Date of Award


Document Type


Degree Name

Doctor of Philosophy (PhD)


Oceanography and Coastal Sciences

First Advisor

Charles A. Wilson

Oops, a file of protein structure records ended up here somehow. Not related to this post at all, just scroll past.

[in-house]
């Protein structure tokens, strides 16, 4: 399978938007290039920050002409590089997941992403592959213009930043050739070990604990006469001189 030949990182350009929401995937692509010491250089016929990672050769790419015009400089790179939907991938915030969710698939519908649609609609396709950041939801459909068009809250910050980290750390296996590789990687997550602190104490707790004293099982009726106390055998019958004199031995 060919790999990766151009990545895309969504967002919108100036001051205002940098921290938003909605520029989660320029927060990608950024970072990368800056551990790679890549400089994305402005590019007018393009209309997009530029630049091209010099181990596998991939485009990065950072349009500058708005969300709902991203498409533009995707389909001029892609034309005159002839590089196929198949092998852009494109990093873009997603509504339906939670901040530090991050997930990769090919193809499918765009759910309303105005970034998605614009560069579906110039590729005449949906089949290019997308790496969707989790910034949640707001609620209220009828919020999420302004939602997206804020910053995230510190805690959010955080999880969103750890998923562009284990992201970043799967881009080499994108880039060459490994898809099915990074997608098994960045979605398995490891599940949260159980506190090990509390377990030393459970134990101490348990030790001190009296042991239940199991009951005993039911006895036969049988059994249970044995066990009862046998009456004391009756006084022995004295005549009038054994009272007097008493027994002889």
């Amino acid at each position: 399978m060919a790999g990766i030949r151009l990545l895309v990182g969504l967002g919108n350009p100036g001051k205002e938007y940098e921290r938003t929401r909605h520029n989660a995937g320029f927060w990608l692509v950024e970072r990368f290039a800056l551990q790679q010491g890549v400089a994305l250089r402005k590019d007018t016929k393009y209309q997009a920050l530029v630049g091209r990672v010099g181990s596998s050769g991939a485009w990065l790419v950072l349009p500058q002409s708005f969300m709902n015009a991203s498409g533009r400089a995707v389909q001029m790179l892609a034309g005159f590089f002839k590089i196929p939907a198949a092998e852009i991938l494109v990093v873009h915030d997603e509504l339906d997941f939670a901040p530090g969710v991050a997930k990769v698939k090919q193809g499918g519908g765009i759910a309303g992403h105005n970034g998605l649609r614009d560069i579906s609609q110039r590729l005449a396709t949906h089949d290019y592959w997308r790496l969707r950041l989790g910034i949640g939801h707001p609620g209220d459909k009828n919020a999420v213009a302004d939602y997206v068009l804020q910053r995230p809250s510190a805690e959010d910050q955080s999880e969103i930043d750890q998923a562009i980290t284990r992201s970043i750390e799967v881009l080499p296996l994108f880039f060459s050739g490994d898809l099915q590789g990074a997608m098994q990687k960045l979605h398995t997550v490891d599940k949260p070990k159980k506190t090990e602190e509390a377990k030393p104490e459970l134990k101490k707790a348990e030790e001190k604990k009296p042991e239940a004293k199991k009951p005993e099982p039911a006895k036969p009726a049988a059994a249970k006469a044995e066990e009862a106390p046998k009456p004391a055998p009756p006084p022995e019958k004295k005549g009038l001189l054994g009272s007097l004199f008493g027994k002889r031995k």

Surveys of ichthyoplankton assemblages were conducted from four oil and gas platforms located in the northern Gulf of Mexico from November 1994 through July 1997. Diurnal collections, supplemented with light trap collections from the surface and -20 m depth, were taken quarterly during 1994 and 1995. Quarterly ichthyoplankton sampling at dawn and dusk only during 1996 and 1997 were supplemented with surface "lighted plankton net" collections. Of the 36,676 individuals collected, epipelagic (neretic and oceanic Clupeiformes, neretic Carangidae and Lutjanidae, as well as oceanic Scombridae) and mesopelagic (Myctophidae and Gonostomatidae) families comprised the majority of the ichthyoplankton. Reef-dependent (e.g., Pomacentridae, Labridae, and Acanthuridae) families that dominated the adult fish communities at the platforms were either absent or very rare from both ichthyoplankton and light trap collections. Large-scale water mass movements, which primarily determine the transport of planktonic organisms as well as the linkage between potential source (natural reefs, hard bottom banks, and other platform structures) and sinks (platform artificial reef sites) were investigated with blended TOPEX/POSEIDON and ERS-2 radar altimetry. Serranid larvae collected from the plankton were aged by use of sagittal otoliths in order to estimate their transit time from natal source areas. Transit time in the plankton averaged 14.5 days. Seasonal transport envelopes showed that recruitment to mid-shelf and shelf-break platforms were influenced primarily by mesoscale warm-core and cold-core eddies. Within these seasonal envelopes, the numbers of artificial reef platforms potentially serving as source locations for recruitment greatly outnumbered the natural reef sites. Scuba diver and remotely operated vehicle surveys of juvenile and adult stage reef-dependent species were also conducted on the mid-shelf and shelf-break platforms. These were compared to underwater video footage of natural reef sites (National Marine Fisheries Service, SEAMAP fish trap/video gear) in order to establish correspondence between the taxa supplied to the platforms and the surrounding hard-bottom communities. Bray-Curtis similarity cluster analysis and multidimensional scaling of adult and juvenile reef-dependent fish communities showed that platform habitats had a biological character more like natural reef sites found in the eastern Gulf of Mexico, where little recruitment was shown to originate.